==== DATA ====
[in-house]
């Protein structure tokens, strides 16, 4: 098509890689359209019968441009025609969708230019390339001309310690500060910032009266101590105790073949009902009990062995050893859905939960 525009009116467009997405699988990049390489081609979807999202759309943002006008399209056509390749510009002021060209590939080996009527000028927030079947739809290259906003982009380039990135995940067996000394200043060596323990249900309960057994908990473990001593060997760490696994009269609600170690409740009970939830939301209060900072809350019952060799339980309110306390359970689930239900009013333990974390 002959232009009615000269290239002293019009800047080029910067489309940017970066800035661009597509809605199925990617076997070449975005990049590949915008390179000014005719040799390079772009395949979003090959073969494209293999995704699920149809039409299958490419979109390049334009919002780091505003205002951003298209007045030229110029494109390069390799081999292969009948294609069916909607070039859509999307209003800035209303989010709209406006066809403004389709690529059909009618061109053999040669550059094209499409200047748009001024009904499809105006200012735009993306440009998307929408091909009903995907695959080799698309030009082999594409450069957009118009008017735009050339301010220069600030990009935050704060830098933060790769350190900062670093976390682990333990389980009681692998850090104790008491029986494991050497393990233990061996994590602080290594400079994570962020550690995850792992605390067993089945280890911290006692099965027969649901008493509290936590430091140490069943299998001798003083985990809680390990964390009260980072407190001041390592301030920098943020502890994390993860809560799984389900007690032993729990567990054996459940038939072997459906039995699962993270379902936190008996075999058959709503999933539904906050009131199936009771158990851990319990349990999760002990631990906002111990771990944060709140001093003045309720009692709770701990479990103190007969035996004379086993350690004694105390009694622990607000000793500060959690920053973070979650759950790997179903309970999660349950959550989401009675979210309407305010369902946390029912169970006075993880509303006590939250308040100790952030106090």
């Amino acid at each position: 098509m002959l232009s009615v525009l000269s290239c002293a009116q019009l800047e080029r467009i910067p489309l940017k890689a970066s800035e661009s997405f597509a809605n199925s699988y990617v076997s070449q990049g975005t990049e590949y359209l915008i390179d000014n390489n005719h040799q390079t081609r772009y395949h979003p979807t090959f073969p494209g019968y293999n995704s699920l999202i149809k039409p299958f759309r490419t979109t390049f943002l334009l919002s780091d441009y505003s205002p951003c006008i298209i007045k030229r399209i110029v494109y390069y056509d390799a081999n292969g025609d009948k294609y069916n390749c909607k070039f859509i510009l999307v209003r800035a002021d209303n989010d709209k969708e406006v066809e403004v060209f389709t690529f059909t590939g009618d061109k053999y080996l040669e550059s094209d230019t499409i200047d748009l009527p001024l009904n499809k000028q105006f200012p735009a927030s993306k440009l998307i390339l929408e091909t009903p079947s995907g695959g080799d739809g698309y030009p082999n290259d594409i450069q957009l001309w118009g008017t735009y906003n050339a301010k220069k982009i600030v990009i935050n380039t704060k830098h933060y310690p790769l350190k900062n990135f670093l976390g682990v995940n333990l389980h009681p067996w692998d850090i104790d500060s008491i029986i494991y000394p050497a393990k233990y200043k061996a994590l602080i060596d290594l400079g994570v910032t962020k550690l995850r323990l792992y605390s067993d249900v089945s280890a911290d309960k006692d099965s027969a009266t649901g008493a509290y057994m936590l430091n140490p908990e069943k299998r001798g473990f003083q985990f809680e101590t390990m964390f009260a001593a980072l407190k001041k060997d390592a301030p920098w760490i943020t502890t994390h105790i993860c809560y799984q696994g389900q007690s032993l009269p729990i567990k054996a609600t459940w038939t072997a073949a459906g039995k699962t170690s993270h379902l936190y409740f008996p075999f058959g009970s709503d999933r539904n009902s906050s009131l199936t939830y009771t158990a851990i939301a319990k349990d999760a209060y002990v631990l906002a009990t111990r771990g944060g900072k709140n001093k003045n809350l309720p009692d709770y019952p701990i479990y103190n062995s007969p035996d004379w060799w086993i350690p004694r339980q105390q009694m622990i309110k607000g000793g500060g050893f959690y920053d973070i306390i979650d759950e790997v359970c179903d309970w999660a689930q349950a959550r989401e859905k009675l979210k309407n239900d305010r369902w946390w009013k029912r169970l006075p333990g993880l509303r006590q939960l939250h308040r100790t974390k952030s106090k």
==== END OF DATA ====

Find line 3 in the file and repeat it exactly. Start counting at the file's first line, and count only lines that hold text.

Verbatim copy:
């Amino acid at each position: 098509m002959l232009s009615v525009l000269s290239c002293a009116q019009l800047e080029r467009i910067p489309l940017k890689a970066s800035e661009s997405f597509a809605n199925s699988y990617v076997s070449q990049g975005t990049e590949y359209l915008i390179d000014n390489n005719h040799q390079t081609r772009y395949h979003p979807t090959f073969p494209g019968y293999n995704s699920l999202i149809k039409p299958f759309r490419t979109t390049f943002l334009l919002s780091d441009y505003s205002p951003c006008i298209i007045k030229r399209i110029v494109y390069y056509d390799a081999n292969g025609d009948k294609y069916n390749c909607k070039f859509i510009l999307v209003r800035a002021d209303n989010d709209k969708e406006v066809e403004v060209f389709t690529f059909t590939g009618d061109k053999y080996l040669e550059s094209d230019t499409i200047d748009l009527p001024l009904n499809k000028q105006f200012p735009a927030s993306k440009l998307i390339l929408e091909t009903p079947s995907g695959g080799d739809g698309y030009p082999n290259d594409i450069q957009l001309w118009g008017t735009y906003n050339a301010k220069k982009i600030v990009i935050n380039t704060k830098h933060y310690p790769l350190k900062n990135f670093l976390g682990v995940n333990l389980h009681p067996w692998d850090i104790d500060s008491i029986i494991y000394p050497a393990k233990y200043k061996a994590l602080i060596d290594l400079g994570v910032t962020k550690l995850r323990l792992y605390s067993d249900v089945s280890a911290d309960k006692d099965s027969a009266t649901g008493a509290y057994m936590l430091n140490p908990e069943k299998r001798g473990f003083q985990f809680e101590t390990m964390f009260a001593a980072l407190k001041k060997d390592a301030p920098w760490i943020t502890t994390h105790i993860c809560y799984q696994g389900q007690s032993l009269p729990i567990k054996a609600t459940w038939t072997a073949a459906g039995k699962t170690s993270h379902l936190y409740f008996p075999f058959g009970s709503d999933r539904n009902s906050s009131l199936t939830y009771t158990a851990i939301a319990k349990d999760a209060y002990v631990l906002a009990t111990r771990g944060g900072k709140n001093k003045n809350l309720p009692d709770y019952p701990i479990y103190n062995s007969p035996d004379w060799w086993i350690p004694r339980q105390q009694m622990i309110k607000g000793g500060g050893f959690y920053d973070i306390i979650d759950e790997v359970c179903d309970w999660a689930q349950a959550r989401e859905k009675l979210k309407n239900d305010r369902w946390w009013k029912r169970l006075p333990g993880l509303r006590q939960l939250h308040r100790t974390k952030s106090k």